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Class 7 & 8 are now more familiar with the majority of the volunteers roots as Jack and Christina’s lesson on England and Scotland proved a success, shown by the applause received for the their rendition of the national anthems.’Hol and Col’ assisted superbly with class 4,5 & 6’s English and Rebecca was joined by Sophie this week in classes 1,2,& 3 as the varied teaching styles continued to impact the children’s numeracy development.

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With Dolphin taking an early lead by winning both previous house competitions, all teams were hoping to make some ground and catch Harry and his team’s assault on taking a clean sweep of the House Cup. This week gave the volunteers the chance to nurture the next Sir Alan Sugar in the Young Enterprise competition. Engaging the children in and out of school hours in preparation for end of the week, school fundraiser, the pupils were involved in all the areas of enterprise including; design, marketing, production and sales.

The Barracudas with their tattoos and face paints stole the show producing a $60 profit, Stingrays’ stall selling fresh lemonade and massages coming second with $27, closely followed by Sharks’ banana and coconut stand with $22 and finishing at the opposite end of the competition for the 1st time was Dolphin who’s “fiji’s photo experience” failed to attract the locals raising $6. The huge success from all the teams stalls, combined with Think Pacific’s cake sale means the $100+ raised will provide the school with some welcomed stationary.

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It has ‘grog off’ this week in the Waise Shed, least to say the volunteers have been well and truly immersed in village culture most nights. Occupying the shed which sits outside Richard and Vans house many have stayed until the early hours of the morning, producing a few of our very own ‘grog o holics’. Saturday proved a fitting end to the week as the villagers treated the team to a day out on the untouched paradise island that sits in front of Tovolailai. After a jam packed week of project, the volunteers spent the day relaxing on the stunning hideaway, reading, playing volleyball and paddling around in the sea, whilst Seth, Nathan, Hugo and Colin continued in their new found love, spearfishing.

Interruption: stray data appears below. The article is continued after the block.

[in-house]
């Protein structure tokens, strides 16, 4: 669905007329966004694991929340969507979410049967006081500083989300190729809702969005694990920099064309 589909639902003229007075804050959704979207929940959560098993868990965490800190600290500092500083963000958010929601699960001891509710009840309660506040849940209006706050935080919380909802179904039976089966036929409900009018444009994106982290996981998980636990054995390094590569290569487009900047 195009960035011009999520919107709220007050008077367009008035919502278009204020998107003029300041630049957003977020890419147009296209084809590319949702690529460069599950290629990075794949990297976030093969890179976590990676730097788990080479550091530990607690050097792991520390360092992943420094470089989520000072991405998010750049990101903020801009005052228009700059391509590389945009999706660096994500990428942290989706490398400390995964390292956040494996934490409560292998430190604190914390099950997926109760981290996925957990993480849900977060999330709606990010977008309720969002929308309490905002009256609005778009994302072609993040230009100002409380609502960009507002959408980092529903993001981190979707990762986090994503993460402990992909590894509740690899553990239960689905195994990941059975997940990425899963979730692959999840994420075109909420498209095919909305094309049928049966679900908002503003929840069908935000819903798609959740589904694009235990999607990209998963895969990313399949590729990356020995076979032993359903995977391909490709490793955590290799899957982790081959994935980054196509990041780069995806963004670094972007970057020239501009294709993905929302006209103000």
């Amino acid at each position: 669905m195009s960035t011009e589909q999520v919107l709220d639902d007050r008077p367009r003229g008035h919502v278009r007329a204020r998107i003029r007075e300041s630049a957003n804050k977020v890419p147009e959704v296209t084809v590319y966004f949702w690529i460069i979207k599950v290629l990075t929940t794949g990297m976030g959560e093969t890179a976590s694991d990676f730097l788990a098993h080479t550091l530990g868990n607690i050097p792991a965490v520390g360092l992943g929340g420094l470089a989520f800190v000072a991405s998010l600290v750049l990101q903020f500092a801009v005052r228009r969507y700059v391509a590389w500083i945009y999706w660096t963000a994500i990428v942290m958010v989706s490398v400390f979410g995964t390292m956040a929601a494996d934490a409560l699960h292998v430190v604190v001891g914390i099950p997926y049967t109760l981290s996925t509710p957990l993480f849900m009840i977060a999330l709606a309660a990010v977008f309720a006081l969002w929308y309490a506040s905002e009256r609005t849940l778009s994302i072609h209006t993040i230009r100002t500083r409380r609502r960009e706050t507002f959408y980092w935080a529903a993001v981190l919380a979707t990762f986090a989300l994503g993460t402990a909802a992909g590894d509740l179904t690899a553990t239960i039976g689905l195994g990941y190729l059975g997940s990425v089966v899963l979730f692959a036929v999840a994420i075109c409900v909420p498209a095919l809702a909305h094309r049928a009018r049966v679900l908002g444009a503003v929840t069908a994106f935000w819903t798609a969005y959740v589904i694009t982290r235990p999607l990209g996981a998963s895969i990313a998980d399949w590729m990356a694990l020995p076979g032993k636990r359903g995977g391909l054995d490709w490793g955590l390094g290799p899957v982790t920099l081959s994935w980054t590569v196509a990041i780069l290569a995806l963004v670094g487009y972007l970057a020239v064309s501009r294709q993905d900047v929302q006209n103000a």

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The day was given a surreal touch when the team were treated to a memorable cultural experience. In true style of a Fijian picnic the villagers prepared a traditional underground oven, the ‘lovo’ and fill it with Pork and Dalo. Dining on a table mat of palm leaves the food was served with a side of chilli and lemon dips mixed inside a clam shell. Of which the team did not hesitate in demolishing!
The day will certainly remain as one of the fondest memories of the volunteer’s time here which was only improved by a joyful journey back to the village, with special mention to Libby’s attempt at some water sports of her own – a highlight certainly for the leaders.

With the team ending the week in such high spirits, week 6 promises to be an eventful one with Dolphins attempting to get back to winning ways with House Public Speaking and a rumor of Yavu village from Batiki making the trip across to come and visit the team’s progress. ‘Grogin ell’